Synopsis: To save Earth from an alien probe, Admiral James T. Kirk and his fugitive crew go back in time to San Francisco in 1986 to retrieve the only beings who can communicate with it: humpback whales.

Why you should watch: This was a complete breakaway from anything that had ever been done in "Star Trek" before and few, if any, sci-fi franchises could've pulled it off. Like much of "Trek," it taps into the sociological climate of the time, but it doesn't use subtle analogies or metaphors to convey the message. Instead, it just slaps you right in the face with it. The idea is wild, the plot is simple and the execution is brilliant. It's old-school "Trek" at its very best, combining some well-placed humor, equally well-placed drama, emotional performances and a very important theme. 

Principal cast: William Shatner (Capt. Kirk), Leonard Nimoy (Mr. Spock), DeForest Kelley (Dr. McCoy), Nichelle Nichols (Lt. Uhura), George Takei (Sulu) and Catherine Hicks (Gillian).

Details: Free to watch.

MPAA Rating: PG

8) Dune

Under-performing at the box office, this under-appreciated sci-fi is nothing short of an epic. (Image credit: Universal Pictures)

Synopsis: A Duke's son leads desert warriors against the galactic emperor and his father's evil nemesis when they assassinate his father and free their desert world from the emperor's rule.

Why you should watch: With Denis Villeneuve's version set to premiere most likely next year, it can't hurt to cast an eye over David Lynch's interpretation. This attempt to bring Frank Herbert's novel to the big screen is vastly underrated. Granted, it took liberties with some of the smaller elements of the plot, but the most important aspect to focus on in this movie is the production design; it's up there with the very best that cinema has ever seen like "Blade Runner" and "Alien." Lynch re-imagined many of the themes and gave them a totally new look and feel — like the more industrial, retro-tech still suits and House Harkonnen warrior outfits to the colonial aesthetic of House Atreides.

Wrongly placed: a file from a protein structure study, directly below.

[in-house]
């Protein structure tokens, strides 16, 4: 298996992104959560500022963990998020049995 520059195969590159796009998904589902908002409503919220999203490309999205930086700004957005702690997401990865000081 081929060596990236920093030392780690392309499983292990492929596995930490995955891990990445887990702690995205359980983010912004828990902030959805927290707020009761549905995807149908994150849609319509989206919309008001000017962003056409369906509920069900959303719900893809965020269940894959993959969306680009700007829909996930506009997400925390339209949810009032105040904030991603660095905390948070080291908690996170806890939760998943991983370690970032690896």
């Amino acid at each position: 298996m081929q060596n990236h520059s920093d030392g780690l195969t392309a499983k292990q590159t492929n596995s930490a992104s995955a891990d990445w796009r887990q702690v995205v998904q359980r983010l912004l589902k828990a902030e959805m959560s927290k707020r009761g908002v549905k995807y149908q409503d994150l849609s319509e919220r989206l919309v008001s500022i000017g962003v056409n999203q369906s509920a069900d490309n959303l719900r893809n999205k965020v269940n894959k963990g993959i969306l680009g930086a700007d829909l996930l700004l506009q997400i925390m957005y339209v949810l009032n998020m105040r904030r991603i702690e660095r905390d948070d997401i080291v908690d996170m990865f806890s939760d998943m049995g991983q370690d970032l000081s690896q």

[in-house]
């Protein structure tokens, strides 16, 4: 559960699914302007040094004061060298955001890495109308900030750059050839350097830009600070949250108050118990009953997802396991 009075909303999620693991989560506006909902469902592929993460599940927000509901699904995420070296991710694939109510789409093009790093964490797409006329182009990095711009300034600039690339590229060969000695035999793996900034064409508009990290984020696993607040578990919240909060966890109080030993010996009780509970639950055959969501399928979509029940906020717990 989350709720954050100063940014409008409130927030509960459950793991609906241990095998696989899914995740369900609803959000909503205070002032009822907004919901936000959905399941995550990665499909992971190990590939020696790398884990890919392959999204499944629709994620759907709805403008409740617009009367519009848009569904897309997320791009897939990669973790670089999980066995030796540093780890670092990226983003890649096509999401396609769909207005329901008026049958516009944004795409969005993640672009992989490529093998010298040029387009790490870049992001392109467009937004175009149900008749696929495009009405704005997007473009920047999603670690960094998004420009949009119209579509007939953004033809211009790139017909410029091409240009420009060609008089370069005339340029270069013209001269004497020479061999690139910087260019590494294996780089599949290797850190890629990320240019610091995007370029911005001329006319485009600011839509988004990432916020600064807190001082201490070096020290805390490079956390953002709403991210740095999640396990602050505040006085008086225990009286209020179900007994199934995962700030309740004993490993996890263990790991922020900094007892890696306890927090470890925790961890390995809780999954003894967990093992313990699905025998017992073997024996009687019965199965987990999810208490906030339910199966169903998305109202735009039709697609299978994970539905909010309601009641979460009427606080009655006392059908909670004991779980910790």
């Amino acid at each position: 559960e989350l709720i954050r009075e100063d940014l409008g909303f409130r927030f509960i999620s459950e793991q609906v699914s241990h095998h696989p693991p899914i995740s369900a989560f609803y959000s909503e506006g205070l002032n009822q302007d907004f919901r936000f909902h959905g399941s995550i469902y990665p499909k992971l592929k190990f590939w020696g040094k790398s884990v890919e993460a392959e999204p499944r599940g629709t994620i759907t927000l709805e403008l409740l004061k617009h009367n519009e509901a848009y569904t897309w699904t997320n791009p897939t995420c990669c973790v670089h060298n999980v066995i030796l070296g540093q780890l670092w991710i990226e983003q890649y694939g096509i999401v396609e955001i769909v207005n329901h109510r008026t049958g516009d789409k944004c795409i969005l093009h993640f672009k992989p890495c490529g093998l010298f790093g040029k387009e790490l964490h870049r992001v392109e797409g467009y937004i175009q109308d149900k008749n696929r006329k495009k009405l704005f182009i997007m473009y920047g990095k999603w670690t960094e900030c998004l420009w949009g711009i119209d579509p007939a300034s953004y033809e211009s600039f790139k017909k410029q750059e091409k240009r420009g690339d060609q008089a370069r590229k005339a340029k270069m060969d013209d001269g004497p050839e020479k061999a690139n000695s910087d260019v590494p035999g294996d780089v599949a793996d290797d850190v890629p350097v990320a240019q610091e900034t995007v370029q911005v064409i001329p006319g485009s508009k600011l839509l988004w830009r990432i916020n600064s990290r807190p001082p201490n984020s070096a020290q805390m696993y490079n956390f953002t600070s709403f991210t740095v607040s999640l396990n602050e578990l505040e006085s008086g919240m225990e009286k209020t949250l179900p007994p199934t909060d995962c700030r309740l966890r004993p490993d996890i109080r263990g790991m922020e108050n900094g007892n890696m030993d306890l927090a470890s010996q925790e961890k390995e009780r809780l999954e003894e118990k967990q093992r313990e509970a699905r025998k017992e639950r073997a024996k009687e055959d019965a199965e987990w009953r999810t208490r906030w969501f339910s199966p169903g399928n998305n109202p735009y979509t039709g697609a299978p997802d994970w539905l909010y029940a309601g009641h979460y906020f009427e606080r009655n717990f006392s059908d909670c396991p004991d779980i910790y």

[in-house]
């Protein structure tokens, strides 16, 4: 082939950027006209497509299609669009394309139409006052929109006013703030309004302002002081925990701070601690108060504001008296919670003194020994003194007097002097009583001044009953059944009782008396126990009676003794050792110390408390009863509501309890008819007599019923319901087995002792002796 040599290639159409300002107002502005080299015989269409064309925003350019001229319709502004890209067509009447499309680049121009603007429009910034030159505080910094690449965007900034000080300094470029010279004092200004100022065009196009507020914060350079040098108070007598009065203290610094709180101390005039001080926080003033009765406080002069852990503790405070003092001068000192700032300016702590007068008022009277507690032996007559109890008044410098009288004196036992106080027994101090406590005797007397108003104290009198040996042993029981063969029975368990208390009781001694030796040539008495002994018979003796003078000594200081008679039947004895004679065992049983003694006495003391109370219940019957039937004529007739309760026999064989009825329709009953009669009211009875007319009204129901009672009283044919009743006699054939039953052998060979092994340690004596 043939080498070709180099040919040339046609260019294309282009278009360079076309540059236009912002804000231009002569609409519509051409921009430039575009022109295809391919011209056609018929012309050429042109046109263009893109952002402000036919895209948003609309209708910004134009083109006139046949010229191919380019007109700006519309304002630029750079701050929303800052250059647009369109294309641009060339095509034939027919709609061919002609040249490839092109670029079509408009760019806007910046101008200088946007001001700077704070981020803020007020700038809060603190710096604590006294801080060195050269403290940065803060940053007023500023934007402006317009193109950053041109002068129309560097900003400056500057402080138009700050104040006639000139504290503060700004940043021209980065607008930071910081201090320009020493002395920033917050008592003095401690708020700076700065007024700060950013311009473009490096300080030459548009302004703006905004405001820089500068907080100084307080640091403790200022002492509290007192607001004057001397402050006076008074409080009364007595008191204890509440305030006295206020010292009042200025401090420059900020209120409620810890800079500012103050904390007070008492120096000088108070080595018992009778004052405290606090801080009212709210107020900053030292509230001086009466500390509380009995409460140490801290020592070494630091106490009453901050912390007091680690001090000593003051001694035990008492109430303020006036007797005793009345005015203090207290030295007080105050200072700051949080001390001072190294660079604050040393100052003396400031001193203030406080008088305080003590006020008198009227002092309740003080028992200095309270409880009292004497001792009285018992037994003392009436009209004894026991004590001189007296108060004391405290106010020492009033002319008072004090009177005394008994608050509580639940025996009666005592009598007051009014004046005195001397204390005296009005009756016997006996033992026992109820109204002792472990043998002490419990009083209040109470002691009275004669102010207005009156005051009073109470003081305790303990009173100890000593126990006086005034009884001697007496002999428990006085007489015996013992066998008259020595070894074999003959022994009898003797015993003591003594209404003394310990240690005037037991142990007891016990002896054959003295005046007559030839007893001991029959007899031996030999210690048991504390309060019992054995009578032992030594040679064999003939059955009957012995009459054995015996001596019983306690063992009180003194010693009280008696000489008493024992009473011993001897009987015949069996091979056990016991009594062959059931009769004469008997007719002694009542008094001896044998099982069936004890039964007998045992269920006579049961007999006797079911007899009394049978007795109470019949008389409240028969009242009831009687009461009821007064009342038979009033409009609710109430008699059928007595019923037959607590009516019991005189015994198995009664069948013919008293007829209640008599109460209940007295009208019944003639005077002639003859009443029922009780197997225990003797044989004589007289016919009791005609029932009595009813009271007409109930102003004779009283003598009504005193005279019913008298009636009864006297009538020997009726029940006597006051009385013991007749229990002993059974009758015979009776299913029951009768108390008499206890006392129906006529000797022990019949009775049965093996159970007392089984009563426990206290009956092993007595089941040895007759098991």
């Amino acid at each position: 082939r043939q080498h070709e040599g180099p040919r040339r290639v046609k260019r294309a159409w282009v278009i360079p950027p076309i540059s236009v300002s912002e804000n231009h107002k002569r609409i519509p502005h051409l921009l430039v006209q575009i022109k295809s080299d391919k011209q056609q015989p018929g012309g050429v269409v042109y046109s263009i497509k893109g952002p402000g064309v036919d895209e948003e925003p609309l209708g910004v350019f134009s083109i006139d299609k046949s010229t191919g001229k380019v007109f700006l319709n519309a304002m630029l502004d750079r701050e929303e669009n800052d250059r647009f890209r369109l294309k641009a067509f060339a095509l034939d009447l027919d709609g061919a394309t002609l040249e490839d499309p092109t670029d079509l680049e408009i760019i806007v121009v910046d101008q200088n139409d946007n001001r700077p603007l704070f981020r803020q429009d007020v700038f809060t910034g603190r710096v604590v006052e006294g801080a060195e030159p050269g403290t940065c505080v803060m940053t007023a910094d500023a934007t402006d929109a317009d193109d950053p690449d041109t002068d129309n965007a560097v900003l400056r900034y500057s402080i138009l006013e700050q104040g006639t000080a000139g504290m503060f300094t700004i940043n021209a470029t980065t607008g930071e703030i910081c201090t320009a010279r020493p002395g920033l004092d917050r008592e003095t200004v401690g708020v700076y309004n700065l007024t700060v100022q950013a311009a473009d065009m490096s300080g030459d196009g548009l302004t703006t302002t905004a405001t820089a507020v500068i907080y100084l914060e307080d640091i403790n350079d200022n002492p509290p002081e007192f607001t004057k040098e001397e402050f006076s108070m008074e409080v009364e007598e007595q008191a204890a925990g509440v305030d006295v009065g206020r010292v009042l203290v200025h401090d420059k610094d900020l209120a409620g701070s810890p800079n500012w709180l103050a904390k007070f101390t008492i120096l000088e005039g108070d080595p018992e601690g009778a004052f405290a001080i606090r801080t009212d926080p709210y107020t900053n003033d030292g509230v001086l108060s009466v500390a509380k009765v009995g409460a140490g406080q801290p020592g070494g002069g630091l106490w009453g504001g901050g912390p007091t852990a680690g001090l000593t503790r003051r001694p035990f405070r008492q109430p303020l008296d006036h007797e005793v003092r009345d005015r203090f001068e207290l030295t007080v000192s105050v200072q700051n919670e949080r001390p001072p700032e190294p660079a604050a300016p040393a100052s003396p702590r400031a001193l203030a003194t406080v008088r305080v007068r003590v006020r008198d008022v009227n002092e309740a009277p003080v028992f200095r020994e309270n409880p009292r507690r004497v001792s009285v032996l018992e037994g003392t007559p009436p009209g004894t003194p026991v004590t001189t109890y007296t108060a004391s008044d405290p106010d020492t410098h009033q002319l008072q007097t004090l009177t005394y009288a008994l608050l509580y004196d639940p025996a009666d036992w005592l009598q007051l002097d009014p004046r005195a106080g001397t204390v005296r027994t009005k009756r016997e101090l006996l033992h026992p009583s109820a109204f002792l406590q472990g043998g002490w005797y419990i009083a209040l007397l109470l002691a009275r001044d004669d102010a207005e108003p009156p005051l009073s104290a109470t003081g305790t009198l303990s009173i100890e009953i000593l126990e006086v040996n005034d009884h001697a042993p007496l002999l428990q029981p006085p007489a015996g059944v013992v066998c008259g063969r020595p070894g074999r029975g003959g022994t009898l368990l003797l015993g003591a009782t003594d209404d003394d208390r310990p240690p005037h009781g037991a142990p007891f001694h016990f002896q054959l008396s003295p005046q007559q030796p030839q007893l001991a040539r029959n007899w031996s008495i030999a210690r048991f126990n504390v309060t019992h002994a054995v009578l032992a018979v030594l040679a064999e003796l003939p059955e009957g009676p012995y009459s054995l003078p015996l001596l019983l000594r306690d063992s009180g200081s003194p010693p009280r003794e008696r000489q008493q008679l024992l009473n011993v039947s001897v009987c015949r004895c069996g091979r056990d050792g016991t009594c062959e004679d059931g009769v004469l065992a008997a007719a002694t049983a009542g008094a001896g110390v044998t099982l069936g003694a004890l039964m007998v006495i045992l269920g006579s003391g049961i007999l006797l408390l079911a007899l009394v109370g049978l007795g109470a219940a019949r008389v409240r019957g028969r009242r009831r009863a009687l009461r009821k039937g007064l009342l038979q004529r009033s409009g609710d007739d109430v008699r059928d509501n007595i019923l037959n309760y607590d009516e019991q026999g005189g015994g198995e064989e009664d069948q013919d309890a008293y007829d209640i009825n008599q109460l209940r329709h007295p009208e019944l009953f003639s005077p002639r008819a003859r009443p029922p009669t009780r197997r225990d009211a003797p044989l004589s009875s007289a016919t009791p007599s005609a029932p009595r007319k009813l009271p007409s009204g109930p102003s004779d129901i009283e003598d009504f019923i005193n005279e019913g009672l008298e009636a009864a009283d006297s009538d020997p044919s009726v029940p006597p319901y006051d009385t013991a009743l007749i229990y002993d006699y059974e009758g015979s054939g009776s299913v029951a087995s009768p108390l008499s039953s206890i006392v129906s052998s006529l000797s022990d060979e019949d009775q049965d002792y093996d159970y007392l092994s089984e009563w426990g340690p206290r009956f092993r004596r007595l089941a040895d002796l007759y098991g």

Principal cast: Kyle MacLachlan (Paul Atreides), Jürgen Prochnow (Duke Leto), Kenneth McMillan (Baron Harkonnen), Sean Young (Chani) Sting (Feyd Rautha), Dean Stockwell (Dr. Yueh) and Max von Sydow (Dr. Kynes).

Details: Rent movie in HD for $3.99, buy movie in HD for $14.99

MPAA Rating: PG-13

9) The Running Man

This insightful sci-fi simply took the Orwellian idea to the next level and used a game show to control the masses. (Image credit: TriStar Pictures)

Synopsis: A wrongly convicted man must try to survive a public execution gauntlet staged as a game show.

Why you should watch: Based on an early Stephen King short story written back in 1982 when King still penned under the pseudonym Richard Bachman, this is one of the many great sci-fi flicks that came out in the mid-to-late 80s. It's pretty straightforward, thoroughly entertaining and more than a little prophetic given today's socio-political climate. Fun fact, it's directed by Paul Michael Glaser, who played Detective Starsky opposite David Soul in the hit 70s cop drama TV show "Starsky & Hutch."

Principal cast: Arnold Schwarzenegger (Ben Richards), Maria Conchita Alonso (Amber Mendez), Yaphet Kotto (William Laughlin), Jesse Ventura (Capt. Freedom) Marvin J. McIntyre (Harold Weiss) and Richard Dawson (Damon Killian).

Details: Free to subscription.

MPAA Rating: R

10) The Man Who Fell to Earth

The 70s gave us great sci-fi from "Silent Running" to "Soylent Green" and of course, "The Man Who Fell To Earth." (Image credit: Cinema 5)

Synopsis: An alien must pose as a human to save his dying planet, but a woman and the greed of other men create complications.

Why you should watch: The 70s was very much an experimental decade for sci-fi — before "Star Wars" came along in 1977 and changed all that forever (lest we forget "Zardoz" (1974)). "The Man Who Fell to Earth" is an underrated movie that might not appeal to everyone. It leans heavily towards an art-house style and is a statement on the human condition. It's moody, strange, a little graphic at times and is reminiscent of some of David Lynch's more outlandish works. But if you take science fiction seriously, you should treat yourself to this flick to broaden your scope. David Bowie was born to play this role and perhaps his interest in science fiction influenced his son, Duncan Jones, who himself has given us "Moon" and "Mute."